Greensburg Daily News from Greensburg, Indiana on September 29, 1965 · Page 5
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Greensburg Daily News from Greensburg, Indiana · Page 5

Greensburg, Indiana
Issue Date:
Wednesday, September 29, 1965
Page 5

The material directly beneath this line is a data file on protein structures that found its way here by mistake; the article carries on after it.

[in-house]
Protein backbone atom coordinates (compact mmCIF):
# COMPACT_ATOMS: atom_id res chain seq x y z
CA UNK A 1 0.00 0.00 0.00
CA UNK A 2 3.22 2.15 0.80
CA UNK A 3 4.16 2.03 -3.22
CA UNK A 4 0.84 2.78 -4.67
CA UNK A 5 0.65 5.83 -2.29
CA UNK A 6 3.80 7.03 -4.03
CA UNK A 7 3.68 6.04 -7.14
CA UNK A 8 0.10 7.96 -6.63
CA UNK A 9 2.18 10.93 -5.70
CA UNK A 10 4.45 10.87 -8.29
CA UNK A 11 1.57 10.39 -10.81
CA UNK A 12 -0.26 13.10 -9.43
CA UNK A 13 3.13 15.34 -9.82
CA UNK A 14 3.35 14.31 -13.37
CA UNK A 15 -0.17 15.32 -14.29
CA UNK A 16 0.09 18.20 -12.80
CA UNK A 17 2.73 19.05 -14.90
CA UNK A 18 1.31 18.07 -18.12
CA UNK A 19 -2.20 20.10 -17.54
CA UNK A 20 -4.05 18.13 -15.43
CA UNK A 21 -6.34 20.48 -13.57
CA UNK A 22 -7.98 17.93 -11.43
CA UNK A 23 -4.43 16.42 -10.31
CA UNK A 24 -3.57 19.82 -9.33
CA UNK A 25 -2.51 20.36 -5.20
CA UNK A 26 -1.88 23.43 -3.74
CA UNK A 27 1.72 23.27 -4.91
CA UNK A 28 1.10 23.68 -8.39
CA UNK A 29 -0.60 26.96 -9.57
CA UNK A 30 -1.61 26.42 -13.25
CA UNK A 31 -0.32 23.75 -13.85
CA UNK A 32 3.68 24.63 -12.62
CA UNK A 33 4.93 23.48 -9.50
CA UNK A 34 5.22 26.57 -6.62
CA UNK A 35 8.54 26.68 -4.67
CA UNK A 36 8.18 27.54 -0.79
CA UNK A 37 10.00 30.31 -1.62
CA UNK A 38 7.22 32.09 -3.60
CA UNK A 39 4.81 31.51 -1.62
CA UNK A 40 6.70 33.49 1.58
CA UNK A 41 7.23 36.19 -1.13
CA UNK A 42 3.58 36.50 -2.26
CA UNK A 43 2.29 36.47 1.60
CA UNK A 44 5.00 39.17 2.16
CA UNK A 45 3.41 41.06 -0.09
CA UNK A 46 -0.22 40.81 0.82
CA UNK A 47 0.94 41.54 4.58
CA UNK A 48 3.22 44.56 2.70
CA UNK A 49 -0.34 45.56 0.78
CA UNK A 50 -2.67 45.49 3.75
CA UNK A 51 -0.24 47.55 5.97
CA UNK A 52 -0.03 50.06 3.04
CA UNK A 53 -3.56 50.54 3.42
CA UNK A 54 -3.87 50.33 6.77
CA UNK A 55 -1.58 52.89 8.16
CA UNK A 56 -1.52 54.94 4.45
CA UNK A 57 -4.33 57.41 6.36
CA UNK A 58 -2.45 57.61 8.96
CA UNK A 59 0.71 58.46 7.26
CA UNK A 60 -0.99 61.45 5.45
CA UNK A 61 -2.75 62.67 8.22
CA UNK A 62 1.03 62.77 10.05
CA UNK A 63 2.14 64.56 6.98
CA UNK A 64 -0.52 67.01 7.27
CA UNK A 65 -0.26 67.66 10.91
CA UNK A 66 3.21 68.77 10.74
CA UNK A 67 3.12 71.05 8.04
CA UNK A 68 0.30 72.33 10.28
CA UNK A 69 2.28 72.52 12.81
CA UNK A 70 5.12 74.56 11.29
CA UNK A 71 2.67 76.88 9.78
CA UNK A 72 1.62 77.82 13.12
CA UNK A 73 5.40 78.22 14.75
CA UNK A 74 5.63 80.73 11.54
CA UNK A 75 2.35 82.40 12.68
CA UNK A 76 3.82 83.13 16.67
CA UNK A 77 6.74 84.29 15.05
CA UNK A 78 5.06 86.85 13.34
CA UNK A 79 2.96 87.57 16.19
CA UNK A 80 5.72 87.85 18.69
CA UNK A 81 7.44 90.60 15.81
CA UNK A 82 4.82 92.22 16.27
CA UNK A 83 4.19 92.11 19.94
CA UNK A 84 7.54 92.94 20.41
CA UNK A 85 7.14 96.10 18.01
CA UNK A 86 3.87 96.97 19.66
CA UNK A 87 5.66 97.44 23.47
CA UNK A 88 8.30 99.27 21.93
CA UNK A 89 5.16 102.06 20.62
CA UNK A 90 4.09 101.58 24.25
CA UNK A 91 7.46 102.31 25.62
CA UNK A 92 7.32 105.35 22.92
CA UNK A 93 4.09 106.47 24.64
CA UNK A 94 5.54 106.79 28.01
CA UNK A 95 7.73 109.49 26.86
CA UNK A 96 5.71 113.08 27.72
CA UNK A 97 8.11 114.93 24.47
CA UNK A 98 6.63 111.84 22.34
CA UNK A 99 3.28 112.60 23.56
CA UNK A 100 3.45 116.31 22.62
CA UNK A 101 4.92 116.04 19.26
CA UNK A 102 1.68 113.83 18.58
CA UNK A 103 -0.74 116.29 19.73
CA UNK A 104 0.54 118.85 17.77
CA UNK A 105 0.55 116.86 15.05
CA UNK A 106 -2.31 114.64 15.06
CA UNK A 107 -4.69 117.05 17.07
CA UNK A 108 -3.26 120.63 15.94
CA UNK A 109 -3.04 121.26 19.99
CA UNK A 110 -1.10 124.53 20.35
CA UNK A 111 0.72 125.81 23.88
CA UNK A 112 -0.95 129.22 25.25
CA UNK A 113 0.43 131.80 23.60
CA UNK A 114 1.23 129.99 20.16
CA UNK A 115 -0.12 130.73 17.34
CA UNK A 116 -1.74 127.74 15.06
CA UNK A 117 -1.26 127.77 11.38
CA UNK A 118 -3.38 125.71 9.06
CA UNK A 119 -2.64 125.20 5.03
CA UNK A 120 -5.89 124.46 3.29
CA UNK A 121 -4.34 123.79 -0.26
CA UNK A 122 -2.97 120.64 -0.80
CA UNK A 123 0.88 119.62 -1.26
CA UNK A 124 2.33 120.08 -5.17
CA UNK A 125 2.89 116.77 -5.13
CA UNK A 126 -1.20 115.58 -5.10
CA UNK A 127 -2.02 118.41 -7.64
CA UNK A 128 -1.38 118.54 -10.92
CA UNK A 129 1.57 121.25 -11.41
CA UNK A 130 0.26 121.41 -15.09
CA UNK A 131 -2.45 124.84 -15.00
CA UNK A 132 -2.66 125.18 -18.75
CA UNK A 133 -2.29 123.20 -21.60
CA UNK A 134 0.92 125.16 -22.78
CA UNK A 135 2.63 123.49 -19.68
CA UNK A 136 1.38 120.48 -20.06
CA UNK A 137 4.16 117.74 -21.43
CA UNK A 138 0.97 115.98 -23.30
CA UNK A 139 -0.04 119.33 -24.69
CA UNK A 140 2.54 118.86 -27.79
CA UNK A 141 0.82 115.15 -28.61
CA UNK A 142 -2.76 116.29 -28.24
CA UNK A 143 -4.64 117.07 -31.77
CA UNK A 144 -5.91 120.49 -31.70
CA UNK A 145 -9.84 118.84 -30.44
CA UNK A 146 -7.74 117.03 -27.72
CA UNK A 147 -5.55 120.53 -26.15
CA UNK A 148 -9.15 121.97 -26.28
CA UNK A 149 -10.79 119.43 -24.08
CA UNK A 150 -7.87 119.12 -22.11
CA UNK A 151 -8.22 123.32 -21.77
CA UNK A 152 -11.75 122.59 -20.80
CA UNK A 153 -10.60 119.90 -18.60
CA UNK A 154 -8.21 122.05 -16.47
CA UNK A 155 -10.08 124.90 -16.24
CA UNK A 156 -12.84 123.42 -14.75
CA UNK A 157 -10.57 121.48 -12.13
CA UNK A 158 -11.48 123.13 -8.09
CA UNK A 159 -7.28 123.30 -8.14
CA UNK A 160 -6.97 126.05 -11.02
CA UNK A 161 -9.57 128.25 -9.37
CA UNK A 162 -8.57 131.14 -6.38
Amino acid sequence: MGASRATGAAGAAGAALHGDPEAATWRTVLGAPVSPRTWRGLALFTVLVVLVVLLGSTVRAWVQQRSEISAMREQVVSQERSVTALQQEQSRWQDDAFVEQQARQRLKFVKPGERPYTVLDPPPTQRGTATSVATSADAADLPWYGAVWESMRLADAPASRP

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Twenty Pages Sectidn One Frank A. White WHEN THE SON of the late gangster Al Capone was arrested for petty theft of a radio and ' some other items, he said everyone has a bit of larceny in him A hardware store where I trade tacks on 15 per cent to cover thefts as it, like so many stores, goes on a "serve yourself" basis. The . Mr. WMte manager told me that those apprehendend . stealing merchandise were al,most 100 per cent people who were well off enough that they did hot have to steal. IT IS SHOCKING how blood of American business is being drained by employe theft. Crooks, found at every level, steal an estimated two million dollars worth of employer property every day. Much of the purloined articles are tools and parts, taken at every job level. One employer found that he was $15,000 over anticipated expenditure for of- jfice supplies. He probed further and found employes stole small items, like a few stamped envelopes, on up to typewriters and adding machines. Professional plant security officers have not been able to eliminate this petty stealing by employes. Stealing from the plant has become, somewhat of a game to all too many. ONE OF THE PRACTICES that gives me a "slow burn" is lauding Soviet Union scientific achievements while playing down accomplishments of American scientists. In broad based advancements, the U. S. A. is far ahead of the Communists. To turn back through pages of history makes one proud to be an American. OUR PROGRESS, which has brought to us highest living standards in the world, was not due primarily to our natural resources. Scientific "know how" was the big factor. Cyrus W. Field laid the first transatlantic cable in 1858. Thomas A. Edison perfected the first quadruplex telegraph in 1874. He went on to invent the electric light and scores of other blessings to the world. THE INVENTION OF the radio tube was by Lee DeForest, and contributions by Alexanderson, Armstrong and Jackson gave us radio and television. Fulton invented the Clermont, a steamboat, in 1811. Wright flew the first airplane in 1903. Vail made the first railroad locomotive in 1861. Westinghouse patented the air brake in 1869. Sprague made the first trolley car in 1886. Haynes, a Hoosier, made the first practical automobile in 1885. Sperry invented the gyro compass in 1905. AMERICANS WERE first to vulcanize rubber, crack gasoline, make calcium carbide and make plastics. They also invented the telephone, sewing machine, camera to use films, adding machine and electronic computers, and exploded an atomic bomb that ushered in the nuclear age. It would take volumes instead of a column to tell of all our advancements in medicine and scores of other fields of human progress. Americans produced no less than 75 revolutionary inventions from 1793 to 1903 alone. The Soviet Union stole the secret of the atom bomb and continues to steal thousands of American inventions by watching our U. S. Patent Office. THIS IS A SHORT LOOK at the Fifth Indiana District, politically. The insertion of Wells and Adams Counties into the new Fifth District will help Congressman J. Edward Roush (D-Hurit- ington). He will get a further boost from heavy federal spending in flood control in the Salamonie and Mississinewa River flood control projects. Republicans want former State Senator G. Richard Ellis (R-Kokomo) to run against Roush. However, it appears Ellis has as his goal running for governor in 1968. He lost this race in a melee of five candidates last year, but may try again. The Fifth District picture in the 1966 congressional race favors the Democrats. PASSAGE OF THE $3.1 billion foreign aid bill gave President Johnson 91 per cent of the amount he asked. Volume LXXD SOUTHEASTERN INDIANA'S GREATEST NEWSPAPER Greensburg, Ind., Wednesday, Sept. 29,1965 UNITED PRESS INTWNATIONAU Per copy, I0<; carrier, AS* week Isiue No. 221 ReaDDortionment S H AN A-BOMB-LIKE MUSHROOM plumes up from Taal volcano, 35 miles south of Manila, its first eruption since 1911 when it claimed 3,000 lives. The death toll this time was rising score upon score in this Philippines area. (Radiopliotoj Sea of Lava, Ash, Mud— 1,000 Missing In Philippines By VINCENTE MALIWANAG TANAUAN, The' Philippines (UPI)—Daring teams of rescue workers landed today on the volcano island of Taal and found only a smoking sea of lava, ash and mud on l the south shore where three villages housing 1,300 persons once stood. • The volcano—which had lain dormant in the center of Lake Taal, 35 miles south of Manila, for half a century — erupted Tuesday with a cataclysmic explosion that turned the night into a hell of fire, punctuated with lightning from the blinding tropical storm it produced. The entire southern half of the 3 by 5 mile island was covered with lava and Filipino officials reported more than 1,000 persons still unaccounted for. The Red Cross and the Social Welfare Administration said 145 bodies were recovered and "many persons" listed as missing. No Americans were report-, ed to have been in the disaster area. Still Rumbling The volcano still rumbled today and spewed out steaming ash and curls of smoke thousands of feet into the air every five or ten minutes. Scientists set up a new seismograph station on the island to warn of even greater explosions feared at any time. Philippines Chief Volcanolo- gist Arturo Alcaraz reported: "The southern half of the is- fContinued on rise Six) Arlington Youth Falls from Bridge ARLINGTON, Ind. (UPI) — Kenneth Pike, 14, who fell nearly 50 feet from a railway bridge Tuesday night, was transferred today to an Indianapolis hospital for treatment of multiple fractures of his left arm and leg. The youth, whose home is near here, fell from a Baltimore '& Ohio bridge into the Little Blue River. Board Cuts Teachers' Salaries INDIANAPOLIS (UPD — The Marion County Tax Adjustment Board, in an action which may have been unprecedented in Indiana, slashed $100 off the annual salary of each teacher in the Indianapolis public school system Tuesday night. The board voted 6-2 to cut budgeted items for teacher salaries by a total of $440,000. City school board members announced they would appeal the slash to the Indiana State Board of Tax Commissioners, whi.-h conducts hearings and determines the final tax rates for every governmental unit. The i eduction lowered the school tax rate by about 11 cents per $100 worth of taxable property, from $4.40 to $4.289. "We'll definitely appeal to the state tax board," said Harry McGuff, president of the school board. Ortho Scales, a member of the school board and the tax adjustment board, waged a .one- man fight to prevent the slash. "It's not our job to legislate cuts in teacher salaries," _ he said. "Property taxes need relief," said W. T. Ray, a real estate man on the adjustment board. The adjustment board indicated its plans to follow the same tactic in reviewing all county school budgets. Viet Units Fight Out Of Ambushes By MICHAEL T. MALLOY SAIGON (UFtt)—Vietnamese government troops, outnumbered two to one, fought their way out of two Communist ambushes today at bloody Phu Cu Pass 270 miles north of Saigon, a U.S. military spokesman said. American air power led the breakthrough. U.S. pilots supporting- the ground forces said earlier they saw "many Viet Cong bodies" on the battlefield. By the time the ambush attempts were broken up, the area was littered with still more dead. It ,was disclosed meanwhile that a U.S. Navy pilot from the. carrier U. S. S. Midway was killed- today when his. propellor- driven Skyraider plane was brought down by ground fire on a raid against a railroad bridge in Communist North Viet Nam. Two battalions of Vietnamese' troops — about 1,000 men ^ were caught in the simultaneous communist ambushes at Phu Cu Pass-. The fighting began when a government Ranger battalion and a battalion of infantry tried to exchange positions. Two battalions of Communists attacked the rangers from East and West while two more battalions struck at the infantrymen. U.S. Air Force, Marine Corps and Vietnamese fighter-bombers rushe'd to the aid of the ground forces with napalm, bombs, rockets and machine- gun fire. The Vietnamese ground troops finally managed to break through the ambush. Eight Yanks Killed A U.S. military spokesman said eight Americans were killed during the week ending Sept. 25, 65 were wounded and another 6 were missing. The< Vietnamese army lost 172 (Continued on Page Eight) Illness Fatal To Woman, 78 Rites Friday For Mrs. Ida May Ailes Mrs. Ida May Ailes, 78, a resident of Clarksburg and the wife of Jessie W. Ailes, died at 4:30 p. m. Tuesday in Memorial Hospital in Greensburg. For the past two years she had been in declining health. She had been a patient at the hospital for 10 days. Mrs. Ailes had spent most of her life in the Clarksburg and Buena Vista communities. A native of Franklin County, she was the daughter of Milton and Julia Hipea Thompson.- She was a member of the Clarksburg Christian Church. The survivors include: The husband, Jesse W. Ailes of Clarksburg; a son, James Ailes of Glenwood; four daughters, Mrs. Clifford (Lillie) Martz of Clarksburg, Mrs. Howard (Opal) Osting of Lewisville, Mrs. William (Ruth) Hesse of Memphis', Tenn., and Miss Dorothy Ailes of Indianapolis; 11 grandchildren, three great-grandchildren and two great-greatgrandchil- dren. Preceding her hi death were: A daughter, Ina; a son, Russell; and a brother, Leslie Thompson. Funeral services will be held at 10 a. m. Friday in Moster & Sons Mortuary at Rushville. Burial will be in Stipp's Hill Cemetery. ' Visitation at the mortuary will be after 2 p. m. Thursday. an Must eport on State Farm suspended six-month sent- | the state farm, a fine of and costs and a two-day jail sentence were handed oSt to a .oeal man in .City Court here Tuesday evening. -•Upon his pleas of guilty, Xoyd Ramsey, 27, Greensburg, was 'ined $100 and given the suspended sjx - month sentence on charges of aiming a weapon and :{ireatening to use a deadly Weapon and sentenced to the Execution Threatened- Viet Reds Will Try Yank Pilots As War Criminals GENEVA (UPI)—Communist North Viet Nam told the International Red Cross today American pilots taken prisoner will be tried as war criminals. The implication was they would be executed if found guilty. Hanoi, in a letter to Red Cross accused the United States of "deliberately bombing hospitals, schools, villages etc." It did not openly threaten to execute captured fliers but the implication was clear in the warning, the second in two days. The letter said Hanoi "consi- ders in consequence that enemy pilots taken prisoners are war criminals liable to go before tribunals, but assures that they will be treated well." The Communist Viet Cong already has excuted several Americans as reprisal for the execution of terrorists by South Viet Nam. The Red Cross said it had passed Hanoi's latest protest on to the United States. It said the letter from Hanoi was dated Aug. 30 and that a United. States answer has been sent to North Viet Nam. An American military spokesman in Saigon said that an estimated 58 American flyers now are held in North Viet Nam'. Answer To Appeal Hanoi's letter was the long- awaited answer to the- Red Cross appeal in June that al nations respect the Geneva War Conventions, especially those applying to prisoners and civilians. The United States^ anc South Viet Nam answered the apneal at once. The government of Hanoi (Continued on Page Three) SIX INCHES IN FOUR^itdURS — Karen Coe, a secretary in Helena, Mont., brushes snow off her car after six inches fell in four hours. Loses Punch— Debbie Weakened By Cold Air Mass PENSACOLA, Fla. (UPI)—Tropical storm Debbie broke up today when a huge cold air mass weakened its punch more than 100 miles off the gulf coast. 'All warnings were lowered along the hurricane - tortured gulf coast when Debbie's winds, once up to 50 miles an hour, degenerated to 35 MPH in a few squalls. "Debbie is expected to continue to weaken and move northeastward into northwest Florida tonight and into south jail for two days on a i Georgia Jtosday " .the New charge of disorderly conduct. The six-month sentence and costs were suspended with the provision that Ramsey have no alcoholic beverages, visit no >fece that sells alcoholic bever- iges, make a weekly report of his activities after 6 p. m. and- submit a 2,000-word written report on the state farm. Ramsey vas charged with creating a disturbance and threatening officers with a gun in the 900 block of East North last May 9. Jail Sentences In other City Court action, three Indianapolis residents arrested following a traffic crash m the 500 block of West Main at 12:15 a. m. Tuesday were given jail .sentences. Miss Mary Patricia White, 22, was sentenced to five days in jail on her pleas of guilty to charges of driving while under the influence of intoxicating liquor and driving without an operator's license. The court also recommended her privileges to drive in Indiana be suspended for one year on eac!i count. Miss Janet Susan Berry, 22, and Donald Ward, 29, each received a one-day jail sentence on charges of public intoxication. Miss Berry and Ward were re:eased after the court allowed time already spent in jail to count on their one-day sentence. Ronald Stampler, 23, Indianapolis, owner of the car driven by Miss White when the accident occurred, pleaded, not guilty in JP court here to charges of having an improperly registered auto and having no registration certificate. He was released under $50 bond pending his trial Oct. 8. BULLETINS WASHINGTON (UPI) — Senate Republican Leader Everett M. Dirksen served notice today that a filibuster will be started against the administration's right-to-work repeal bill at the first move to call it up Monday in the Senate. The GOP leader said he and other opponents of the measure "don't want to overlook a single opportunity" to block action on the move to abolish section 14-B of the Taft-Hartley Act. The section permits states to enact laws to ban the union shop. _ Orleans Weather Bureau said. Showers Are Due Thursday By United Press International Hoosiers basked in early autumn weather warmth today. Temperatures climbed to 80 at Evansville Tuesday and hi the 70s over most of the state except South Bend, where the top was 68. Readings in the 70s and possibly up to 82 in the deep south were expected this afternoon. and in the 70s again Thursday. Sunny, skies were due to continue today except in the far north. But a new round of showers was only hours away. Scattered showers and thundershowers were expected Thursday and Friday. After the rain comes cooler weather. The outlook for Friday was cloudy and cooler, and the five-day forecast indicated temperatures will average 3 to 6 degrees below normal highs of 70 to 78 and normal lows of 47 to 55. It will be a little warmer Sunday or Monday. After the two days of rain, showers probably will hold- off again until about Monday. Precipitation during the period will total one-half to one inch. •Lows this morning were all in the 50s. Similar minimums are expected tonight. Hurricane Watch A hurricane watch was in effect today along the Gulf Coast from the mouth of the Mississippi to Cedar Keys, Fla., as tropical storm . Debbie lumbered slowly northward. The weather bureau said rains of up to 10 inches were. likely today through sections of the Florida Panhandle, southeast Alabama and southern Georgia. The possibility of Hash flooding existed. Jacksonville, Fla., reported 4.73 inches of rain Tuesday and many cities recorded more The Weather Bureau said at 10 a.m. CST (Noon EDT) Debbie was located near latitude 29.0, longitude 88.5, about 115 miles south southwest of Mobile, Ala. It was almost stationary and had moved little since midnight. Heavy showers were ex-, pected along the northeastern gulf coast. The Weather Bureau said Debbie's strength had so dissipated that it would stop issuing lengthy advisories, on the storm and track the' winds only in bul- : letins. ' Debbie caused little excitement along the gulf coast resort area battered 19 days ago when Hurricane Betsy slammed inland leaving 84 dead and multi-million dollar damages in Louisiana, .Mississippi, A1 a- bama and Florida. WEATHER LATE WEATHER—Sunny and mild today. Fair tonight. Thursday partly cloudy, showers or hundershowers probable in afternoon or at night. Low tonight n the 50s. Highs Thursday in the 'Os north, 75 to 82 south. Sunset oday 6:31 p. m. Sunrise Thursday 6:40 a. m. Outlook for Friday: Mostly cloudy with showers. Lows in the 50s. Highs most- y hi the mid 70s. NEW YORK (UPI) — Dow Jones 1 p. ages: 30 indus 25 rails 15 utils 65 stocks m. CDT stock aver- 937.99 up 2.14 224.69 up 0.46 157.45 up 0.03 327.02 up 0.61 WASHINGTON (UPI) — the House on a non-record vote ten-' .tatively agreed Wednesday to kill the administration's controversial bill to restore self- government to the nation's capital. The vote was 144 to 140. than an inch. and across Chilly spread wet the weather Northern Plains from the Rockies, through the upper Great Lakes and 'into New England. Periods of snow continued hi the Monta : na and "Wyoming mountains. Helena, Mont., measured a record 24-hour snowfall of 13.5 inches Tuesday. 22 IN NEVADA NEW YORK (UPI) - The highest temperature reported to the U. S. Weather Bureau Tuesday, excluding Alaska and Hawaii, was 95 degrees atJPresidio, Tex. Lowest reported today was 22 degrees at Winneumucca Nev. • •• • - H'mon City 5 a. m 42 ' '52 11 a. m 75 75 Wax. Tues.... Min. Tues. ... .67 .43 75 TONIGHT Eagles. Governor Is Leaning To Oct. 18 By HORTENSE MYERS INDIANAPOLIS (UPI)—Governor Branigin indicated today he would call a special session of the Indiana Legislature, probably Oct. 18, to deal with the prickly problem of reapportionment. Branigin did not flatly announce such a call, but he said repeatedly during a pause in a conference with legislative leaders of both parties that "my present intention is to call a special session." He said he would decide definitely around the middle of next week. Branigin also indicated he felt that.a session could be limited to 3 to 5 days. He said it'was" not immediately determinable" if a special session could actually produce a "constitutionally .acceptable" act in line, with a three-judge federal panel's order for the legislature to do so by Dec. 1 or face a stand-by plan created by the judges. Republican minority leaders in the legislature agreed in a preliminary meeting before being closeted with Branigin that they favor a- special session even though they believed the judges could produce a plan which would be fairer to that party. • Branigin called ^the conference only a "preliminary discussion/' He said a decision would be made "not more than 2 or 3 days after" a hearing next Monday by a subcommittee of the Indiana Legislative Advisory Commission. . . He said a discussion was continuing in the conference as to whether any other subject would be ^considered 'if $ • Sp'e'cial -ses--' sion is called. The governor indicated it was doubtful if any other subject matter would be considered. Branigin said he doubted if the Republicans would endorse whatever reapportionment plan a special session might produce. "They didn't agree with the previous plan and I am not anticipating' that they will agree with any plan in a special session," he said. Branigin called the conference to discuss whether to call a spe- ciah session in the light of a three-judge panel's ruling the 1965 reapportionment act is unconstitutional. The panel said unless the legislature corrects the situation by Dec. 1, it will issue a stand-toy apportionment plan for use in the 1966 primary and election.' Back Sessions The GOP leaders held a preliminary meeting with state chairman- Charles 0. Hendricks, who afterward issued a statement endorsing a special session. "Although we in the Republican Party would undoubtedly fare better if the federal judges were to reapportion the state," Hendricks said, "especially (Continued on Page Seven) See Mass Exodus to U. S.— Castro Will Permit Foes to Quit Cuba MIAMI (UPI)—Premier Fidel Castro, in a sudden change of policy, said Tuesday night that all Cubans opposed to his Communist regime can be ferried to the United States by 3oat if the U.S. government agrees. His surprise announcement raised the prospect of a new mass exodus of thousands of Cubans into Florida aboard small boats with joint permission of Cuba and the United States. \ Speaking in Havana's Revolutionary Square, Castro unveiled Iris plan and said: '"Now it's up to the imperialists (the United States). Let's see what they do now." Antr- Castro Cubans could leave the island in boats ferried over from the United States or in fishing boats to be provided by, the Castro regime, the bearded premier said. The tiny river port of Cam'a- rioca, near the beach resort of Varadero on the northern coast of Matanzas, would be designated as the embarcation and pick up center, Castro said. Boats making pick ups would have a "48-hour period to com- plete them, he added."We are not going to force people to like our revolution and our socialism, nor do we have any reason to do so," Castro told a > rally of his CDR neighborhood. spy organization marking its anniversary. Cuban exiles, excited by Castro's proposal, awaited indications of State Department reaction. The Cuban premier made a second surprise announcement, promising that "in a few- days" he would clear up the mystery surrounding industry premier Ernest (Che) Guevara who disappeared from public life six months ago following his return from a tour b£ Africa. He said he will make public "document from Guevara" which will explain his disappea-. ranee. But he gave no indication what the document contains of where Guevara,is now.